Haze Peihopa, 23, was fatally stabbed at Bacio Bar on Whangarei’s Bank St in June 2021. (File photo)
Two brothers have been sentenced after a Whangārei street fight in June 2021 ended with a young man dead and a whānau continuing to grieve.
There were outbursts in court as Justice Timothy Brewer imposed a sentence of 18 years imprisonment with a minimum period of seven years’ and six months to the older brother, 22, who was found guilty of murdering Haze Angelo Peihopa.
The man’s 19-year-old brother was found not guilty of murder, but admitted injuring Peihopa by kicking him after him being stabbed. He was convicted and discharged.
The pair, who cannot be named at the moment, appeared the at the Whangārei High Court on Friday for sentencing in front of Justice Timothy Brewer.
* Man fatally stabbed after street fight on Whangārei’s Bank St, court hears
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* Teenager jointly charged with Whangārei murder after man’s death in June
Justice Brewer acknowledged the whānau and friends of Peihopa, telling them whatever sentence he imposes will never bring him back.
“It is a tragedy he was killed this way.”
The Court of Appeal recently ruled against life imprisonment sentences for three young people as they were manifestly unjust.
Justice Brewer concluded a sentence of life imprisonment would be manifestly unjust in this case.
Back on June 12, 2021 a street fight started in the middle of Bank St at about 11.30pm.
The fight was between two groups – one involving the two brothers and their friends and the other with Peihopa and his friends.
Things calmed down, then the older brother approached Peihopa in a bar, striking him with several swings of the knife.
“The period of your actual confrontation was only three seconds,” Justice Brewer said.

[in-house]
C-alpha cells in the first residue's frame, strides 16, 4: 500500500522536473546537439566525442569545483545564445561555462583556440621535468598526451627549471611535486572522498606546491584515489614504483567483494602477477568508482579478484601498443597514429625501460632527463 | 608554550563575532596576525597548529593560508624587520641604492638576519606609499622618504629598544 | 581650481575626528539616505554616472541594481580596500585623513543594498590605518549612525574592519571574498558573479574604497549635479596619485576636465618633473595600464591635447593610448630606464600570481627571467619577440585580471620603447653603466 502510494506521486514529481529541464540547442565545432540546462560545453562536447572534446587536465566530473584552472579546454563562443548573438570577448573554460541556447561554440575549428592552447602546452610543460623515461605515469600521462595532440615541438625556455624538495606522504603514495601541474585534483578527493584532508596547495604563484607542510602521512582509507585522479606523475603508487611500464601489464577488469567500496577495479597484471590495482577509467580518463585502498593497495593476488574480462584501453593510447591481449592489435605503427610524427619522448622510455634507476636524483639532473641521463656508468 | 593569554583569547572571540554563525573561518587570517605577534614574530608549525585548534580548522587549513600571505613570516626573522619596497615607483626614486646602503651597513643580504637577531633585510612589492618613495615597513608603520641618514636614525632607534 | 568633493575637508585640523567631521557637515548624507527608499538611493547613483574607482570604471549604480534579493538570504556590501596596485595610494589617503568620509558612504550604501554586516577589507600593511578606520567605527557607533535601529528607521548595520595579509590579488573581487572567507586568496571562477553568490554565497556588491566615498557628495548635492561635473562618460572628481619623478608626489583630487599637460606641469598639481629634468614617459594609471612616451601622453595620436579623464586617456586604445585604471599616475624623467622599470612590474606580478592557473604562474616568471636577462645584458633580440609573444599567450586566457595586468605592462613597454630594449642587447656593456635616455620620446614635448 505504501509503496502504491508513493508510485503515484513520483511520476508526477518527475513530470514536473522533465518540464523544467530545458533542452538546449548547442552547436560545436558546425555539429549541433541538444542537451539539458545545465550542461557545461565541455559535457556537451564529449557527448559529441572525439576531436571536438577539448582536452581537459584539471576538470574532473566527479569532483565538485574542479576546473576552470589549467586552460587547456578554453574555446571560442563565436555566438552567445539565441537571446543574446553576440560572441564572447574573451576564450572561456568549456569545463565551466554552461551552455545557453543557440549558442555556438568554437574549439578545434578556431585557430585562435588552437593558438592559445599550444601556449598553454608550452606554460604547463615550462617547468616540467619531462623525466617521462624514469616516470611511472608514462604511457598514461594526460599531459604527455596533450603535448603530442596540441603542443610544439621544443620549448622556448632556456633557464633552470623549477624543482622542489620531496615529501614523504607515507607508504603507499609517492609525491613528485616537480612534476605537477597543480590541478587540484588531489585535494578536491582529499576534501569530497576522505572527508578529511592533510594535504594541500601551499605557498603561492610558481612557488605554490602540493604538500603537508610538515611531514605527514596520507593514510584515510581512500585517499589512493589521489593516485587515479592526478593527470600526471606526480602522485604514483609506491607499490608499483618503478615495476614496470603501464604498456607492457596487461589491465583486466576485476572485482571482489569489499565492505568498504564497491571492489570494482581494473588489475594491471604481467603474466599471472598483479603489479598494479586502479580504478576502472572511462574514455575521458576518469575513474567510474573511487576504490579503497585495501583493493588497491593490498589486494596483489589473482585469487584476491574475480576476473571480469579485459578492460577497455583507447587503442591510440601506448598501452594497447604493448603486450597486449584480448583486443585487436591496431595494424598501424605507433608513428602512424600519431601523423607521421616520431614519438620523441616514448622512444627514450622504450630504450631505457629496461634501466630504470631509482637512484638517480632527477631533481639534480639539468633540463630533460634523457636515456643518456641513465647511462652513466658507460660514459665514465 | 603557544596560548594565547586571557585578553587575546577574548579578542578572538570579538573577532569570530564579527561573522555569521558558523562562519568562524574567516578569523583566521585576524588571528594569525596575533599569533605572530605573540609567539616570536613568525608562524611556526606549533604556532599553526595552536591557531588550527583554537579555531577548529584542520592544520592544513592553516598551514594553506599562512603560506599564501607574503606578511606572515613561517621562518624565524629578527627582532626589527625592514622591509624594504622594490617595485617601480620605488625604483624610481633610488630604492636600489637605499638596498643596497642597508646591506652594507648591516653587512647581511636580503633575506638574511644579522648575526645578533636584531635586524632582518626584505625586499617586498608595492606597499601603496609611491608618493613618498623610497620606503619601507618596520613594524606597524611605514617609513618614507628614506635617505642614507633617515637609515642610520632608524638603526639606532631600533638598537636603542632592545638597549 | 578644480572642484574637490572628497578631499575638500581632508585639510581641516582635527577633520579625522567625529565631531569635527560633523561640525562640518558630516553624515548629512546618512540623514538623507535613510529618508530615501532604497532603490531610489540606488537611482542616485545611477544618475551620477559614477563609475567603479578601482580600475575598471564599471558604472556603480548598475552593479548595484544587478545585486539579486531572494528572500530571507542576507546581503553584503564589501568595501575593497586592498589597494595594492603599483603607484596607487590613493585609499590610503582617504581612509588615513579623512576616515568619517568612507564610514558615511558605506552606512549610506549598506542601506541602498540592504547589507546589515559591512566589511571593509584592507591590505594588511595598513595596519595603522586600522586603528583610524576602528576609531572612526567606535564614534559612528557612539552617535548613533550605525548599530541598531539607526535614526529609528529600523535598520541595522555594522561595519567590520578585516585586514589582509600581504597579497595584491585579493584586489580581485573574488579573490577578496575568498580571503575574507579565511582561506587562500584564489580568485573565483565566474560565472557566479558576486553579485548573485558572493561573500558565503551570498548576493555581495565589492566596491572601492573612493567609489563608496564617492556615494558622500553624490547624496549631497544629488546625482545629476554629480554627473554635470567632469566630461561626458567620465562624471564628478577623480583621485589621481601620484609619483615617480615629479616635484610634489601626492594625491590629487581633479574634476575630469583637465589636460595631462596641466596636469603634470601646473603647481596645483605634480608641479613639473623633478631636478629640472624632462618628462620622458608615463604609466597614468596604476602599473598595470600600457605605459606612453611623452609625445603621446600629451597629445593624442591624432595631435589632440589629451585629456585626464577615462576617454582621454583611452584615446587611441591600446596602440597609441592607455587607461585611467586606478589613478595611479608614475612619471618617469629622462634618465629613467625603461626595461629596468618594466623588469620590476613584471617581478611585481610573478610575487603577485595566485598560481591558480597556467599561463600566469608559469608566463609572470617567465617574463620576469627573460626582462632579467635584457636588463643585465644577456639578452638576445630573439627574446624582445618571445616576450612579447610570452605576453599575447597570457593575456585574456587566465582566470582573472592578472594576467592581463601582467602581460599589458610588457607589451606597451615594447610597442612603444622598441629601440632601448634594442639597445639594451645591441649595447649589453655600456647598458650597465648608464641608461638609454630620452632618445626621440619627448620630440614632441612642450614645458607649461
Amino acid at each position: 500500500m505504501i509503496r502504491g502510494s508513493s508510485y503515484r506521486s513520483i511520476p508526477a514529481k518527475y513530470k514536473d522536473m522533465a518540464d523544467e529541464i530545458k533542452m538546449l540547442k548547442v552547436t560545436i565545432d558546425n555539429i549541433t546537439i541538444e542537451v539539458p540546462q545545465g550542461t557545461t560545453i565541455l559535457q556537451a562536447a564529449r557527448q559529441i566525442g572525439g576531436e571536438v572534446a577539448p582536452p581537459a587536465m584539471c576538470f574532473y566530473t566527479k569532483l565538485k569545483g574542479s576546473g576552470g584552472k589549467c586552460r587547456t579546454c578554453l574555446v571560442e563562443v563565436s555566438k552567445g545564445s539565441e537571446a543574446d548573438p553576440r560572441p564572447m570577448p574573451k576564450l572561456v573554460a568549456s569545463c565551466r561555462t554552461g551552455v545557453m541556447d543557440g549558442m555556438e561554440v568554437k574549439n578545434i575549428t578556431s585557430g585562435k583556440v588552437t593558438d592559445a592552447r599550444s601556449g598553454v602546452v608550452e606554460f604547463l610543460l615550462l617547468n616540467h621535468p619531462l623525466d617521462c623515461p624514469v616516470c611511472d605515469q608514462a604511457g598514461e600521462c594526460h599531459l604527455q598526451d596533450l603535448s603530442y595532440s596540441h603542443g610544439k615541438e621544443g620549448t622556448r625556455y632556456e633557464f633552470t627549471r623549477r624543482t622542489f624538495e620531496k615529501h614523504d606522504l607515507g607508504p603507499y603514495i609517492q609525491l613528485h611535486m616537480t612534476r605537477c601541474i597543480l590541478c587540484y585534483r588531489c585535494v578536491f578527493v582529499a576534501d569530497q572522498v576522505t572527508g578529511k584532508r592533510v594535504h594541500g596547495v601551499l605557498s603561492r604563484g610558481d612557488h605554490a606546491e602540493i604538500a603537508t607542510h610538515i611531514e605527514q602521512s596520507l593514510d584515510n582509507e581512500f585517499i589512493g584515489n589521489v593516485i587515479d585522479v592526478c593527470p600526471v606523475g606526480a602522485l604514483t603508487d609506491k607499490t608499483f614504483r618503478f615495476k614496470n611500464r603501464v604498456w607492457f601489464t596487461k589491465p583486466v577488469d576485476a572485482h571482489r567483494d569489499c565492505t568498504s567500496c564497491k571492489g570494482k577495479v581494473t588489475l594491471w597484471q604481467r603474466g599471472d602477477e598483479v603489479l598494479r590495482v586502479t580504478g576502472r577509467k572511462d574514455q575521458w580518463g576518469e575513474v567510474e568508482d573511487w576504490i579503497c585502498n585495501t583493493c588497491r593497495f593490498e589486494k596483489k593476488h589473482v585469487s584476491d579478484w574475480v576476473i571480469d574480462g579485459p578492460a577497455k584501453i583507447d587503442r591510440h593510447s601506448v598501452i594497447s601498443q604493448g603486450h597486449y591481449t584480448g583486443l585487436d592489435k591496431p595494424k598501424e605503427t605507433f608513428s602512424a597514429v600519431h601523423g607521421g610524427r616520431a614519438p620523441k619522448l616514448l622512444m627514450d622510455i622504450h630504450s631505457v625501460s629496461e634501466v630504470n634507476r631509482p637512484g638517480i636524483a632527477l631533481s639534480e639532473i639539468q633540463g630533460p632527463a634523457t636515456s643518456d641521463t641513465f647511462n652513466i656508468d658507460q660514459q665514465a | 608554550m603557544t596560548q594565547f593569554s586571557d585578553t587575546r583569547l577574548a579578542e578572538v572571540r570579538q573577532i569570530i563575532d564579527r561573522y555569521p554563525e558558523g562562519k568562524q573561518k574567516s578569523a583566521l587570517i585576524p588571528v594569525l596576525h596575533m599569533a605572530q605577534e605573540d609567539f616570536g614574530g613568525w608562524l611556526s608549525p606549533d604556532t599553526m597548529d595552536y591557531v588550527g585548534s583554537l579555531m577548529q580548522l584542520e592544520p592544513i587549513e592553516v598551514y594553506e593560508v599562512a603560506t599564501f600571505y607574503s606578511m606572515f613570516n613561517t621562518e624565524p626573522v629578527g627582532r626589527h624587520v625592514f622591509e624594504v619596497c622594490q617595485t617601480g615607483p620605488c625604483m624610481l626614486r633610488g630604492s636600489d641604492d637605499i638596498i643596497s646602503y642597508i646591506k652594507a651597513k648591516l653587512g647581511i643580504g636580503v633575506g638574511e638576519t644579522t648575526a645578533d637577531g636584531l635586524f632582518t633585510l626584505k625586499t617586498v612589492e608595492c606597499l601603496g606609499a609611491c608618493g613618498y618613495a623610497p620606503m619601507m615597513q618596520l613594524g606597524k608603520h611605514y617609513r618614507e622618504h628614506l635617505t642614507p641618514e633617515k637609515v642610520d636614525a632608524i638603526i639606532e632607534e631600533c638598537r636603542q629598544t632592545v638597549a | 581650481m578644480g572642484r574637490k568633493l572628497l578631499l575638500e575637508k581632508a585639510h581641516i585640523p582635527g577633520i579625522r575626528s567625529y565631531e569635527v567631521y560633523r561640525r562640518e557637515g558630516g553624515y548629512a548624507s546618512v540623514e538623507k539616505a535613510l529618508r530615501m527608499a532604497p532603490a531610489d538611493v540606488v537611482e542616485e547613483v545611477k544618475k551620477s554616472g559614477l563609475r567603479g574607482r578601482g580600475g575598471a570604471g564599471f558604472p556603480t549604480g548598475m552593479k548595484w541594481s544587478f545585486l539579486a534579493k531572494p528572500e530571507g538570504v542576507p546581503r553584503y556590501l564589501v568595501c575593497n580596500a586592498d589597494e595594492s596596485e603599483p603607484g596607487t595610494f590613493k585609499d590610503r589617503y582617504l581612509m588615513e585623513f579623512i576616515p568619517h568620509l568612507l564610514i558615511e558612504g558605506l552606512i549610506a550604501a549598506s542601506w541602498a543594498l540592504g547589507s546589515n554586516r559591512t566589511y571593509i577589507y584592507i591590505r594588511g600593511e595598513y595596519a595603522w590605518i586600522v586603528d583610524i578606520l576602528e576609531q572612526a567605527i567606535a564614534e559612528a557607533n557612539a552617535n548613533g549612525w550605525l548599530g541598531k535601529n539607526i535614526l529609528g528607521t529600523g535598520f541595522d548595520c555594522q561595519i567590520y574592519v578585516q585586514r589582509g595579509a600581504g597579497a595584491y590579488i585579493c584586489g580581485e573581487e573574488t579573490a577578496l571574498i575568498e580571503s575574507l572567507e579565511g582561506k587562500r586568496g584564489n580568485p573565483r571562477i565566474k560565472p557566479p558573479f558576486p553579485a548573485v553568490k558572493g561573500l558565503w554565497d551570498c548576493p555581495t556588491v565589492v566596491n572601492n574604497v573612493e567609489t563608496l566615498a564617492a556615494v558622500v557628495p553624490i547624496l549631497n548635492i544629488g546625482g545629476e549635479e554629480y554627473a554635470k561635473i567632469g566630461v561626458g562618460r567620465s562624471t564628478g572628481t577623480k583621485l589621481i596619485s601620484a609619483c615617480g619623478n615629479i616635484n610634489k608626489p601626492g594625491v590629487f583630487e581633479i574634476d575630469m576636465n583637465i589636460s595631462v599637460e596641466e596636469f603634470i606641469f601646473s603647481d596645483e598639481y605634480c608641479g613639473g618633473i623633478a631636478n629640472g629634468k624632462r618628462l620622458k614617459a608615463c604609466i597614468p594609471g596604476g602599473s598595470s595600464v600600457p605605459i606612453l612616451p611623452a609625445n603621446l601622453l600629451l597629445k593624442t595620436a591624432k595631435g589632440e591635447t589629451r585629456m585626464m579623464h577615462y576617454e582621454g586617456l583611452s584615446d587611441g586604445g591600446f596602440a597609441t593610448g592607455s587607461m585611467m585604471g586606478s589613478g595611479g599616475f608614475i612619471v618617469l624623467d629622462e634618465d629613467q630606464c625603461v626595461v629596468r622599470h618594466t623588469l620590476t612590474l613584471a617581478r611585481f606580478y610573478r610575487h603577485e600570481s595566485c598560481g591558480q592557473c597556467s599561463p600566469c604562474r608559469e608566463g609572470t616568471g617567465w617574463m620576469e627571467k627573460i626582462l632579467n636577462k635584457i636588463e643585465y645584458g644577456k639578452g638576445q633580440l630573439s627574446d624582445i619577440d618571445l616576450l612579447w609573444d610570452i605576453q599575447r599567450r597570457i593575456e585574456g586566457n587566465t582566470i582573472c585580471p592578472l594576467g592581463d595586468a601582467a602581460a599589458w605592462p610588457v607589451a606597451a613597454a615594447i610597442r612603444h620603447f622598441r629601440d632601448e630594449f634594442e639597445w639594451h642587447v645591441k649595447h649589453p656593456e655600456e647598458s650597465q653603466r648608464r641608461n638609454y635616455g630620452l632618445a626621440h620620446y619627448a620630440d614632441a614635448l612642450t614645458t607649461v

Justice Brewer said this was a reckless murder and the older brother was disinhibited by the use of alcohol and nitric oxide.
Peihopa died in hospital in the early hours of June 13, 2021.
A number of victim impact statements were read to the court on Friday. Peihopa’s partner said he was “so precious and loved” and in the blink of an eye he was taken away.
“My life went from perfect to the worst nightmare,” she said.
Peihopa’s mother said her son was a kind, humble young man. He was a social butterfly who had the greatest sense of humour.
“I am fighting demons you will never understand…it will never take away the pain and emptiness you created,” Peihopa’s father said.
Crown prosecutor Michael Smith submitted the correct sentence for the older brother was life imprisonment. He acknowledged no jail term could replace and reflect the loss of the Peihopa whānau.
The prosecutor was opposed to continued name suppression.
Annabel Maxwell-Scott, appearing on behalf of Steven Lack, for the 22-year-old, submitted a sentence of life imprisonment would be manifestly unjust in this case.
Maxwell-Scott said the man had never denied his part in the “short-lived frenzied” attack.
The 22-year-old was the oldest child in his whānau where he witnessed violence from a young age.
Maxwell-Scott said the man took on a role as a parent to his younger siblings and it was in that context he was protecting his younger brother on that day.
The defence lawyer submitted the cultural report made hard reading and was heartbreaking.
Her client was genuinely remorseful, she said.
Tiffany Buckley, appearing for Ron Mansfield KC, submitted the younger brother should be discharged without conviction and continue to have name suppression.
He was undertaking a building apprenticeship and this was an opportunity to get him out of the justice system.
Justice Brewer declined permanent name suppression, however continued it until midday next Friday if an appeal is to be filed.